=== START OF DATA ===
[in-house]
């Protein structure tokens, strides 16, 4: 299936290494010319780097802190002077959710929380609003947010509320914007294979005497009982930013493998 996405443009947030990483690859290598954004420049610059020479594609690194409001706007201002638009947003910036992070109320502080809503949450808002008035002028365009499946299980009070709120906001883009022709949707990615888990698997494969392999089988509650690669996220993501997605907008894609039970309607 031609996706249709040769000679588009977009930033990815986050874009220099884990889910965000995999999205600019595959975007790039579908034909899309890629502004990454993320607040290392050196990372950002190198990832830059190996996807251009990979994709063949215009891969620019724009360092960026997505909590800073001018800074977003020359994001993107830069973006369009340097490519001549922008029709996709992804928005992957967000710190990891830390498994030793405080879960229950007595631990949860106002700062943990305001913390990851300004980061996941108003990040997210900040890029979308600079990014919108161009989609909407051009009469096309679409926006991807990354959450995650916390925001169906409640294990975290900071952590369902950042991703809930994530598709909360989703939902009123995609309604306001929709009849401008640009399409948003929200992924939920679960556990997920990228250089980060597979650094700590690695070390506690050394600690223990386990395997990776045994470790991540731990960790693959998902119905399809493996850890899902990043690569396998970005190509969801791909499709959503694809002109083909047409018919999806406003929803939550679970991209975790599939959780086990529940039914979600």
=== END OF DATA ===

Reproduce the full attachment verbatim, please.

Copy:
[in-house]
């Protein structure tokens, strides 16, 4: 299936290494010319780097802190002077959710929380609003947010509320914007294979005497009982930013493998 996405443009947030990483690859290598954004420049610059020479594609690194409001706007201002638009947003910036992070109320502080809503949450808002008035002028365009499946299980009070709120906001883009022709949707990615888990698997494969392999089988509650690669996220993501997605907008894609039970309607 031609996706249709040769000679588009977009930033990815986050874009220099884990889910965000995999999205600019595959975007790039579908034909899309890629502004990454993320607040290392050196990372950002190198990832830059190996996807251009990979994709063949215009891969620019724009360092960026997505909590800073001018800074977003020359994001993107830069973006369009340097490519001549922008029709996709992804928005992957967000710190990891830390498994030793405080879960229950007595631990949860106002700062943990305001913390990851300004980061996941108003990040997210900040890029979308600079990014919108161009989609909407051009009469096309679409926006991807990354959450995650916390925001169906409640294990975290900071952590369902950042991703809930994530598709909360989703939902009123995609309604306001929709009849401008640009399409948003929200992924939920679960556990997920990228250089980060597979650094700590690695070390506690050394600690223990386990395997990776045994470790991540731990960790693959998902119905399809493996850890899902990043690569396998970005190509969801791909499709959503694809002109083909047409018919999806406003929803939550679970991209975790599939959780086990529940039914979600």